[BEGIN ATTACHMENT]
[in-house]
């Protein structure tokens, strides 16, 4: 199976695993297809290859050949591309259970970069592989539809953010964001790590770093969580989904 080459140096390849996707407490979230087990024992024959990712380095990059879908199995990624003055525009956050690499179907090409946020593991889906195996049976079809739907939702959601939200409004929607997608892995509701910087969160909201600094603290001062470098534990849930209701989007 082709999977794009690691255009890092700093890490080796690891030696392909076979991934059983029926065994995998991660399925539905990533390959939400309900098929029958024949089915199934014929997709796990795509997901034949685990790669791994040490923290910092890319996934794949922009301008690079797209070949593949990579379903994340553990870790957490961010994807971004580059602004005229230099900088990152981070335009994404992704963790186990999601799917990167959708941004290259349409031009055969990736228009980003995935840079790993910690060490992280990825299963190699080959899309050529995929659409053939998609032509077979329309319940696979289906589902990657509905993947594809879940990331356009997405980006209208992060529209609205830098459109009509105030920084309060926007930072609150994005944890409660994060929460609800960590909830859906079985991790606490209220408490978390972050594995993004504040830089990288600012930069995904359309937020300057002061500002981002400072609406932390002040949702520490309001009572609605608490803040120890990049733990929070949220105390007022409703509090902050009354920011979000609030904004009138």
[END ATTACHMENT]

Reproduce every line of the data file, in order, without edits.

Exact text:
[in-house]
């Protein structure tokens, strides 16, 4: 199976695993297809290859050949591309259970970069592989539809953010964001790590770093969580989904 080459140096390849996707407490979230087990024992024959990712380095990059879908199995990624003055525009956050690499179907090409946020593991889906195996049976079809739907939702959601939200409004929607997608892995509701910087969160909201600094603290001062470098534990849930209701989007 082709999977794009690691255009890092700093890490080796690891030696392909076979991934059983029926065994995998991660399925539905990533390959939400309900098929029958024949089915199934014929997709796990795509997901034949685990790669791994040490923290910092890319996934794949922009301008690079797209070949593949990579379903994340553990870790957490961010994807971004580059602004005229230099900088990152981070335009994404992704963790186990999601799917990167959708941004290259349409031009055969990736228009980003995935840079790993910690060490992280990825299963190699080959899309050529995929659409053939998609032509077979329309319940696979289906589902990657509905993947594809879940990331356009997405980006209208992060529209609205830098459109009509105030920084309060926007930072609150994005944890409660994060929460609800960590909830859906079985991790606490209220408490978390972050594995993004504040830089990288600012930069995904359309937020300057002061500002981002400072609406932390002040949702520490309001009572609605608490803040120890990049733990929070949220105390007022409703509090902050009354920011979000609030904004009138």